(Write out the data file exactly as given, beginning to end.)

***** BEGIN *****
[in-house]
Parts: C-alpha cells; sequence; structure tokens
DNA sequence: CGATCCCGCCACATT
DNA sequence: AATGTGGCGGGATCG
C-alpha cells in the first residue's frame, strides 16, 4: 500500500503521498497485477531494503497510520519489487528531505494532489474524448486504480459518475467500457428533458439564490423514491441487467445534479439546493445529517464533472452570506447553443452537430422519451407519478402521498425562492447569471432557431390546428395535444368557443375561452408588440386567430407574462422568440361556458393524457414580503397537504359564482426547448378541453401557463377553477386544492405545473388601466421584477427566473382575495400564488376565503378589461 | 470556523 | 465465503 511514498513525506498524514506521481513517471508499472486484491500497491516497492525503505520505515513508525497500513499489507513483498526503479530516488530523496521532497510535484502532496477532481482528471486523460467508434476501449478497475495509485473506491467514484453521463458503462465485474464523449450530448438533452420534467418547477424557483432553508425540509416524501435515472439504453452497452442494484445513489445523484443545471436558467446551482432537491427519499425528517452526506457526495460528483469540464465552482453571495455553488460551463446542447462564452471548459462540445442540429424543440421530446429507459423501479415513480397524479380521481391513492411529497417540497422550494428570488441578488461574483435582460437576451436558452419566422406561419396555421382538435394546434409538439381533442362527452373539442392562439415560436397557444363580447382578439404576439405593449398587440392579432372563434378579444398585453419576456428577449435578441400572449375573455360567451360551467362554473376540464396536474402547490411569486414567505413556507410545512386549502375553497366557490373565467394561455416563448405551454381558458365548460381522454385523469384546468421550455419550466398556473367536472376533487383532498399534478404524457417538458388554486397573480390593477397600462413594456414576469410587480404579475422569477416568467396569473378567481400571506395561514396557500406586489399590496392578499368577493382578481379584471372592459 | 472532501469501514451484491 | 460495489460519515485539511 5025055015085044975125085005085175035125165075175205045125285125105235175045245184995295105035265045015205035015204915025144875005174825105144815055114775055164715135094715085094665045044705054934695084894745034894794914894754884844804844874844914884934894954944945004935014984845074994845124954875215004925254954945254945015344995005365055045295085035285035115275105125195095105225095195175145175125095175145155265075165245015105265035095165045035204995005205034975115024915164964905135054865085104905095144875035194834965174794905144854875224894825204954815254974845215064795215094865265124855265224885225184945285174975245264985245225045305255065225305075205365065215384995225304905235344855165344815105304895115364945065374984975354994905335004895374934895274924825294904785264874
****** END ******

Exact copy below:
[in-house]
Parts: C-alpha cells; sequence; structure tokens
DNA sequence: CGATCCCGCCACATT
DNA sequence: AATGTGGCGGGATCG
C-alpha cells in the first residue's frame, strides 16, 4: 500500500503521498497485477531494503497510520519489487528531505494532489474524448486504480459518475467500457428533458439564490423514491441487467445534479439546493445529517464533472452570506447553443452537430422519451407519478402521498425562492447569471432557431390546428395535444368557443375561452408588440386567430407574462422568440361556458393524457414580503397537504359564482426547448378541453401557463377553477386544492405545473388601466421584477427566473382575495400564488376565503378589461 | 470556523 | 465465503 511514498513525506498524514506521481513517471508499472486484491500497491516497492525503505520505515513508525497500513499489507513483498526503479530516488530523496521532497510535484502532496477532481482528471486523460467508434476501449478497475495509485473506491467514484453521463458503462465485474464523449450530448438533452420534467418547477424557483432553508425540509416524501435515472439504453452497452442494484445513489445523484443545471436558467446551482432537491427519499425528517452526506457526495460528483469540464465552482453571495455553488460551463446542447462564452471548459462540445442540429424543440421530446429507459423501479415513480397524479380521481391513492411529497417540497422550494428570488441578488461574483435582460437576451436558452419566422406561419396555421382538435394546434409538439381533442362527452373539442392562439415560436397557444363580447382578439404576439405593449398587440392579432372563434378579444398585453419576456428577449435578441400572449375573455360567451360551467362554473376540464396536474402547490411569486414567505413556507410545512386549502375553497366557490373565467394561455416563448405551454381558458365548460381522454385523469384546468421550455419550466398556473367536472376533487383532498399534478404524457417538458388554486397573480390593477397600462413594456414576469410587480404579475422569477416568467396569473378567481400571506395561514396557500406586489399590496392578499368577493382578481379584471372592459 | 472532501469501514451484491 | 460495489460519515485539511 5025055015085044975125085005085175035125165075175205045125285125105235175045245184995295105035265045015205035015204915025144875005174825105144815055114775055164715135094715085094665045044705054934695084894745034894794914894754884844804844874844914884934894954944945004935014984845074994845124954875215004925254954945254945015344995005365055045295085035285035115275105125195095105225095195175145175125095175145155265075165245015105265035095165045035204995005205034975115024915164964905135054865085104905095144875035194834965174794905144854875224894825204954815254974845215064795215094865265124855265224885225184945285174975245264985245225045305255065225305075205365065215384995225304905235344855165344815105304895115364945065374984975354994905335004895374934895274924825294904785264874